Edwards such a gifted child, Mrs. Holcombe insisted, taking hold of Daniels arm. Trouble is, he finds your drawing lessons just a little less thrilling than a boy his age expects. Its why I thought a proper paint set might allow him to really come into his own. As an artiste. You understand, Mr. Grigori?

  Yes, yes, of course. Daniel cut her off. Give him whatever makes him want to paint. Brilliant plan--

  A coldness spread through him and froze his words in his throat.

  Cam had just exited from a pub across the street.

  For a moment, Daniel churned with anger. Hed been clear enough that he wanted no help from the others. His hands balled into fists, and he took a step toward Cam, but then--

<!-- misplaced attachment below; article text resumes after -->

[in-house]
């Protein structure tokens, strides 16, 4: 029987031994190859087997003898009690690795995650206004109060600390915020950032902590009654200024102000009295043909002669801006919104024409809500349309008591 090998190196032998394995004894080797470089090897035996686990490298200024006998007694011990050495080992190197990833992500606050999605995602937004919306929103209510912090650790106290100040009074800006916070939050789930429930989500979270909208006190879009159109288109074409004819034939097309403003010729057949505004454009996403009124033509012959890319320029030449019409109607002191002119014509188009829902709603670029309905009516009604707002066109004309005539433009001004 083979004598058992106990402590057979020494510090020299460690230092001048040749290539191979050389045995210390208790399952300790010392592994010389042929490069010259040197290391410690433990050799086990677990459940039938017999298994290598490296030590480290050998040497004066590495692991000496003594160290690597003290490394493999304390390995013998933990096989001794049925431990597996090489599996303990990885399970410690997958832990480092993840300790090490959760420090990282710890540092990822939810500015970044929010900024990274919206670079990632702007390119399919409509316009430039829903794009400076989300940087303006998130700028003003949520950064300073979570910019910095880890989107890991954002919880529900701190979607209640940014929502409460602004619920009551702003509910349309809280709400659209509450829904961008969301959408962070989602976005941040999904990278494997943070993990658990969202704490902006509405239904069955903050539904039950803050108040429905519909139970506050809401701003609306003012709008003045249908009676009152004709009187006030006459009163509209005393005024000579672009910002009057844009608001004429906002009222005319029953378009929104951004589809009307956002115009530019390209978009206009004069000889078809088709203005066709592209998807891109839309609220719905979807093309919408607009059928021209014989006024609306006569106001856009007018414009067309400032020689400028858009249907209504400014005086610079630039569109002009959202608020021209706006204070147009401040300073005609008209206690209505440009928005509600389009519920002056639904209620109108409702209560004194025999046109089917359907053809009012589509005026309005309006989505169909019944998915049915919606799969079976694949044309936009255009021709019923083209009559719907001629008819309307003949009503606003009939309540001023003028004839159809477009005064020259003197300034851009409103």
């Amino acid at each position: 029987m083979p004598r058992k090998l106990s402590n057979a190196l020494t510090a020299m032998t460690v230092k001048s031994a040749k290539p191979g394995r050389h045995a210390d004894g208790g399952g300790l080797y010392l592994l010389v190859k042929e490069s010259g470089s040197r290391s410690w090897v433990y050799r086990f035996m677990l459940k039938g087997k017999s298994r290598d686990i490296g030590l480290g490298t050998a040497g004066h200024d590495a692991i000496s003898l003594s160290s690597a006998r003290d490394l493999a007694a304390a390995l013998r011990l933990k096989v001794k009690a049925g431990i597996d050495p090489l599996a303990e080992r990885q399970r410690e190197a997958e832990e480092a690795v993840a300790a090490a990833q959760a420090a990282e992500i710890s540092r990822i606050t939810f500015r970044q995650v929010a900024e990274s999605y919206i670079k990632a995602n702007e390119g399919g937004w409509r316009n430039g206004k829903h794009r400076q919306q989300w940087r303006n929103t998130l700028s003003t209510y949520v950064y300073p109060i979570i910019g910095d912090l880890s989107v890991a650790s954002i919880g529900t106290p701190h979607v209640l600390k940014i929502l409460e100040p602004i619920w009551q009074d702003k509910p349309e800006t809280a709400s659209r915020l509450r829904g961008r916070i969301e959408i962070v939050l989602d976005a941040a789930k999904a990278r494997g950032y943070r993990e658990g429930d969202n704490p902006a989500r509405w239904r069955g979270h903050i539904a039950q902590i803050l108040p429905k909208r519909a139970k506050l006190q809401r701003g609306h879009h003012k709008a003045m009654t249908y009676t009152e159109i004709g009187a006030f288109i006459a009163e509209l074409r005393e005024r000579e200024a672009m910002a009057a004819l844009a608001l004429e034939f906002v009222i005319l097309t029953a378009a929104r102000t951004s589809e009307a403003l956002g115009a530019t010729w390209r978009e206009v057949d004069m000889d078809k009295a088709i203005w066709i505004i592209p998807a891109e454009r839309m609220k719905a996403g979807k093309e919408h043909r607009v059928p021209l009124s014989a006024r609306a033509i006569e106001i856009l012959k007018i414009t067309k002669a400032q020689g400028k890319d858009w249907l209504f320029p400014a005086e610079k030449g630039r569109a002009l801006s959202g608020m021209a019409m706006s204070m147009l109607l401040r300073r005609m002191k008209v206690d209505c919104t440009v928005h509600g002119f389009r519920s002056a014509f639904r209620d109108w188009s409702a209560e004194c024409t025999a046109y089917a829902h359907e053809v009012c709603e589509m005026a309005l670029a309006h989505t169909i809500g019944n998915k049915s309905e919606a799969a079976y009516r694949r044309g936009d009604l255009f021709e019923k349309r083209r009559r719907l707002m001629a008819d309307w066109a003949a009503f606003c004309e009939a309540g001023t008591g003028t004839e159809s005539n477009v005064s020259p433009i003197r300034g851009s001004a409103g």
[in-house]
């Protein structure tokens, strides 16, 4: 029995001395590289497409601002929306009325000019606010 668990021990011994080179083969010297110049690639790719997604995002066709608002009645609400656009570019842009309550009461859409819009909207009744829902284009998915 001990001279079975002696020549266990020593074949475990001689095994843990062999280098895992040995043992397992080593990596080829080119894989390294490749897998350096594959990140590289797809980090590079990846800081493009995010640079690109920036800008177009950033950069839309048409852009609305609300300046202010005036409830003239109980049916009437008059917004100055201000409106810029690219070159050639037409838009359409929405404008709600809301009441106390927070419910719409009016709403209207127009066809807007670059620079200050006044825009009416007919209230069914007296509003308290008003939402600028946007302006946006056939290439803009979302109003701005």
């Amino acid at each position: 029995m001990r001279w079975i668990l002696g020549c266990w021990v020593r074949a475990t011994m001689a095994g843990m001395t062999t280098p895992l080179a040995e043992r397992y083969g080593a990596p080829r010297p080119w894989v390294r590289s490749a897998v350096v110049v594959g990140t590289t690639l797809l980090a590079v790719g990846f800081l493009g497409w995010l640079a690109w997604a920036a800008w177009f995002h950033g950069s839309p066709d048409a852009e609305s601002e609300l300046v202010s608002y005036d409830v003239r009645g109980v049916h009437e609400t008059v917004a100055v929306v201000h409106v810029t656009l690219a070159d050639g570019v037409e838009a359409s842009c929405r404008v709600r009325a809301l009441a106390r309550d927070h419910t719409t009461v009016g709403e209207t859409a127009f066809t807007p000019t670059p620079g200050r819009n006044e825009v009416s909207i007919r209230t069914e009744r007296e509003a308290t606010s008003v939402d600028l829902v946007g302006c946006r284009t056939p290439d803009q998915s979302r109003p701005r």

Of course. This was Cam from the Helston era. And by the looks of it, Cam was having the time of his life in his fancy striped tapered slacks and Victorian smoking cap. His black hair was long, cascading just past his shoulders. He leaned against the pubs door, joking with three other men.

  Cam slipped a gold-tipped cigar out of a square metal case. He hadnt seen Daniel yet. As soon as he did, he would quit laughing. From the beginning, Cam had traveled through the Announcers more than any of the fallen angels. He was an expert in ways Daniel never could be: That was a gift of those whod thrown in with Lucifer--they had a talent for traveling through the shadows of the past.

  One look at Daniel would tell this Victorian Cam that his rival was an Anachronism.

  A man out of time.